County knitters make a difference by making 3,000-strong herd

Organisers of the city’s summer elephant trail are thanking county knitters and stitchers for making a BIG difference for local hospice care.

 

Worcester’s Big Parade, a Wild in Art event being brought to the city by St Richard’s Hospice, has been encouraging local residents to handcraft elephants to support the project and has been staggered by the response.

 

Sara Matthews, Business Development Manager for St Richard’s Hospice, explained: “When we called upon the county’s keen knitters, stitchers and elephant lovers to get making during the winter lockdowns we knew our wonderful community would get behind us – but the response has been something else.

 

“Incredibly, we’ve received more than 3,000 cute, cuddly and colourful elephants which will be available in our parade shop for a donation towards our care.  It’s truly humbling to see the love and care that’s gone into them and each and every elephant will help make a difference for patients living with serious progressive illnesses and their loved ones too.”

 

Hospice supporter Gemma Ward, who’s been coordinating a Facebook group of around 150 makers called ‘Join the stampede’, has also been helping the hospice organise their mammoth haul. She said: “After my own cancer diagnosis and recovery, I know first-hand how important the work of St Richard’s is. It seems that in Worcester, everyone knows someone who the hospice has helped – so it seemed natural to me to want to contribute.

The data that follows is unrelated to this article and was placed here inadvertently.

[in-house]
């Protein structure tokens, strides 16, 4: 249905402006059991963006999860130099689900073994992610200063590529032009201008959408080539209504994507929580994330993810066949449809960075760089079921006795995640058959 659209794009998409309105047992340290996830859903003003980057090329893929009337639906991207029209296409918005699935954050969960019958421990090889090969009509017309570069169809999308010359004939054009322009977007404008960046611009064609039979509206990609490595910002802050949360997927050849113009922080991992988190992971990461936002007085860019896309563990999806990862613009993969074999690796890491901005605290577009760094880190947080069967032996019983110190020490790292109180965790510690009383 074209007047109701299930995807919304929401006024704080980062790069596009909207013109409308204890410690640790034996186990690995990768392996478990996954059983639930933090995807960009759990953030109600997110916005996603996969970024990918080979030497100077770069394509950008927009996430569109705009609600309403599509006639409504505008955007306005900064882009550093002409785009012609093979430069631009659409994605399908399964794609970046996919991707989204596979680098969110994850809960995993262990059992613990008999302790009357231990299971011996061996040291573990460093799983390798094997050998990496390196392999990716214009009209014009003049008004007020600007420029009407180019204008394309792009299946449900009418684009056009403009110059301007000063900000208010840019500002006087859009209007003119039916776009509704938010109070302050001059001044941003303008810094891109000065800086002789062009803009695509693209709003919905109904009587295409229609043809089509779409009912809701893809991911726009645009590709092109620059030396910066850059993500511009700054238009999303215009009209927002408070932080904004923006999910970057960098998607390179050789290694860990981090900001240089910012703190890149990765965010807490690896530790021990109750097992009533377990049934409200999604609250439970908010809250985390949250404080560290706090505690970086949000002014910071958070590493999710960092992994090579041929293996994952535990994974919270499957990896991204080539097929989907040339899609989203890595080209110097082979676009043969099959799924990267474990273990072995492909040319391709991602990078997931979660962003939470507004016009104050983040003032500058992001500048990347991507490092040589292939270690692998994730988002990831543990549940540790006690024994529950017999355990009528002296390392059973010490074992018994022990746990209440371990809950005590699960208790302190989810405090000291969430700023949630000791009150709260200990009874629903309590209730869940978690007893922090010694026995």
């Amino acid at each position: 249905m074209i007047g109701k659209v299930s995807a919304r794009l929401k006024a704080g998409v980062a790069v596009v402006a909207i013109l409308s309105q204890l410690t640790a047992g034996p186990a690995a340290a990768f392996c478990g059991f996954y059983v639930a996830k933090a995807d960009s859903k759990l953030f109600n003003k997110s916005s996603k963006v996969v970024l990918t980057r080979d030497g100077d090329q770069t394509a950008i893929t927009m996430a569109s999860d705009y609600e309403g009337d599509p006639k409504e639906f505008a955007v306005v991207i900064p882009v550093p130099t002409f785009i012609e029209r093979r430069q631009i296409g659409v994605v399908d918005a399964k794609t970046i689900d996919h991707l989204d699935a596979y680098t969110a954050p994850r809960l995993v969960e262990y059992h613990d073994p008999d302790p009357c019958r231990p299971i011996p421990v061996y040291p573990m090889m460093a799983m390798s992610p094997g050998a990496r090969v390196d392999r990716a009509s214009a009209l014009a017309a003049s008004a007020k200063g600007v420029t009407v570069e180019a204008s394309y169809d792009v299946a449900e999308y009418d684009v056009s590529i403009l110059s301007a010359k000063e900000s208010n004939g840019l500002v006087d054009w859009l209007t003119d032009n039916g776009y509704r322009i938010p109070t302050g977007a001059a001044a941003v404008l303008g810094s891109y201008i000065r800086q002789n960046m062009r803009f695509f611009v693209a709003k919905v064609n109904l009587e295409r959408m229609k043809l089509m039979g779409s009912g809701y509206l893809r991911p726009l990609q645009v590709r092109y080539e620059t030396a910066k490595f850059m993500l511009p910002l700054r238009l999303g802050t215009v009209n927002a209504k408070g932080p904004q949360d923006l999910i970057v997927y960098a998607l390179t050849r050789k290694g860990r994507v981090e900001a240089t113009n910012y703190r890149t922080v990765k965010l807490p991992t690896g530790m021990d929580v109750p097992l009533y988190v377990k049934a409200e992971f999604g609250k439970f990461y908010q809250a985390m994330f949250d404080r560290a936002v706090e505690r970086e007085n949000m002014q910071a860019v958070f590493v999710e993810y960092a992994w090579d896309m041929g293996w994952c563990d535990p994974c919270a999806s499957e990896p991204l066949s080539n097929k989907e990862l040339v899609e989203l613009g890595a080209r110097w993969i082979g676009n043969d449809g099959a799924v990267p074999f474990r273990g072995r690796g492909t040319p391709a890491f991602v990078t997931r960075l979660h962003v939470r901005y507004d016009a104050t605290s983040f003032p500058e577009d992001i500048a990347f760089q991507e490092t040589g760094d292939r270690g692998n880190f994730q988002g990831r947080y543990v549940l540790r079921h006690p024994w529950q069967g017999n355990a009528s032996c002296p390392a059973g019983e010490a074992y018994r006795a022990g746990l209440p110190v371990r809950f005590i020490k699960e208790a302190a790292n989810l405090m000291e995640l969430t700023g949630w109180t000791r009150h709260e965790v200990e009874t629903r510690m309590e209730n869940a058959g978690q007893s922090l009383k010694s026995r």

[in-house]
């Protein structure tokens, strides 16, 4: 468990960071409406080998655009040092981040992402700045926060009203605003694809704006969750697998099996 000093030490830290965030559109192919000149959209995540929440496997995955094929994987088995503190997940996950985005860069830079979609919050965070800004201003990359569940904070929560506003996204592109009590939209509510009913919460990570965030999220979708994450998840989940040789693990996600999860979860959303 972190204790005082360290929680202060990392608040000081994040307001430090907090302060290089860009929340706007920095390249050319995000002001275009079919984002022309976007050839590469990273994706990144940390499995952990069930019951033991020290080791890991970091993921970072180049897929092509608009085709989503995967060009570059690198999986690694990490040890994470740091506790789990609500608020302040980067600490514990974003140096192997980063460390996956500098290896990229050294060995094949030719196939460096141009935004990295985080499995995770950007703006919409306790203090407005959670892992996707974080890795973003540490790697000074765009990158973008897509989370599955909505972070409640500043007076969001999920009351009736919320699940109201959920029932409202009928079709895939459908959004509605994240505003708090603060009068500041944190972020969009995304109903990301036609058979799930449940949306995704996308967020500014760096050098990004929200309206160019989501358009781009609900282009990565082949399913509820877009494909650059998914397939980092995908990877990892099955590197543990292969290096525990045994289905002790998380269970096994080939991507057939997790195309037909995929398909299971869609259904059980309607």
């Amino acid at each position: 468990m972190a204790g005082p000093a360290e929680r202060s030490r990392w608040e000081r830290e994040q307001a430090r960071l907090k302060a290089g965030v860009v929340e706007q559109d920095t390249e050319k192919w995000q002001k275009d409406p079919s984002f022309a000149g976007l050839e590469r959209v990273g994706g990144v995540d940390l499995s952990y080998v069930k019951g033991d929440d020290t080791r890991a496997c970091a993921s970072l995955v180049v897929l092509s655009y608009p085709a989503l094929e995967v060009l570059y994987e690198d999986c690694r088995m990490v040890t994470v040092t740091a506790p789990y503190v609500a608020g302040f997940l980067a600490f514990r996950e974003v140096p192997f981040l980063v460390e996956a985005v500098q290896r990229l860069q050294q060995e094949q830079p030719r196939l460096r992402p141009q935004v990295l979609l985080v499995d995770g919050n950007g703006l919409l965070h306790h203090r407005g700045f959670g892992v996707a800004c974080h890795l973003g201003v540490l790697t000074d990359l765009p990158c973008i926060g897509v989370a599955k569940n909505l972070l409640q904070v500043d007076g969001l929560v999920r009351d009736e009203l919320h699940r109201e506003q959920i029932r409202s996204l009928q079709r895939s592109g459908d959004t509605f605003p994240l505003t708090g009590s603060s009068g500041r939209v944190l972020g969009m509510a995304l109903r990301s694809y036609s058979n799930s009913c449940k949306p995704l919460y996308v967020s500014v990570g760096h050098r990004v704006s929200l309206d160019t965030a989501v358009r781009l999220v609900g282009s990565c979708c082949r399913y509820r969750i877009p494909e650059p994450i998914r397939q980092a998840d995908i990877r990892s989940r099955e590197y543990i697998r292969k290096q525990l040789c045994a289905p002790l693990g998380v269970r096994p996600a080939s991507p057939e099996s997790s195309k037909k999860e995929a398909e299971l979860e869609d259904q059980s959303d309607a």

“I may not be up to running marathons or skydiving, but I can knit. I, along with hundreds of others, have done what we can. We have knitted, crocheted and sewn to show our support, and to let people of all ages have a memento of the parade. We have used time at home to our advantage and used it to support our local hospice, in the hope that their good work may continue for many years to come.”

 

Ms Matthews added: “We are so grateful to Gemma and hundreds of others in the community who’ve come together to make this mammoth knitted herd.  One of our key aims of the parade is to help the city create lasting memories this summer and now trail goers can take home these gorgeous lasting mementos too.”

 

Anyone with handcrafted elephants to donate can still do so up until August.  Finished elephants can be dropped to the Worcester’s Big Parade shop at 57a Broad Street in Worcester seven days a week from Monday 12 July between 10am and 4pm. Alternatively, elephants can be posted or dropped to: Sara Matthews, Fundraising Department, St Richard’s Hospice, Wildwood Drive, Worcester, WR5 2QT. The hospice is asking senders to include their contact details inside the packaging so each maker can be thanked.

 

The parade of elephant sculptures will arrive in Worcester for eight-weeks on Monday 12 July.  A spectacular showcase of 66 elephant sculptures – large and small – will grace city streets and open spaces to form a free, open air trail.

 

Once the trail has ended, there will be a final chance to see all of the sculptures together before the large elephants are auctioned to raise money for St Richard’s Hospice.  It will be an important fundraiser for the Worcester-based hospice which, like many charities, has faced fundraising challenges during the Covid-19 pandemic.

 

Worcester’s Big Parade is a Wild in Art event being brought to the city by St Richard’s Hospice.  It is supported by partners Crowngate, Worcester City Council, Worcester Business Improvement District (BID), DRPG, West Midland Safari Park the Worcester News and BBC Hereford & Worcester.

Worcesters Big Parade

Worcesters Big Parade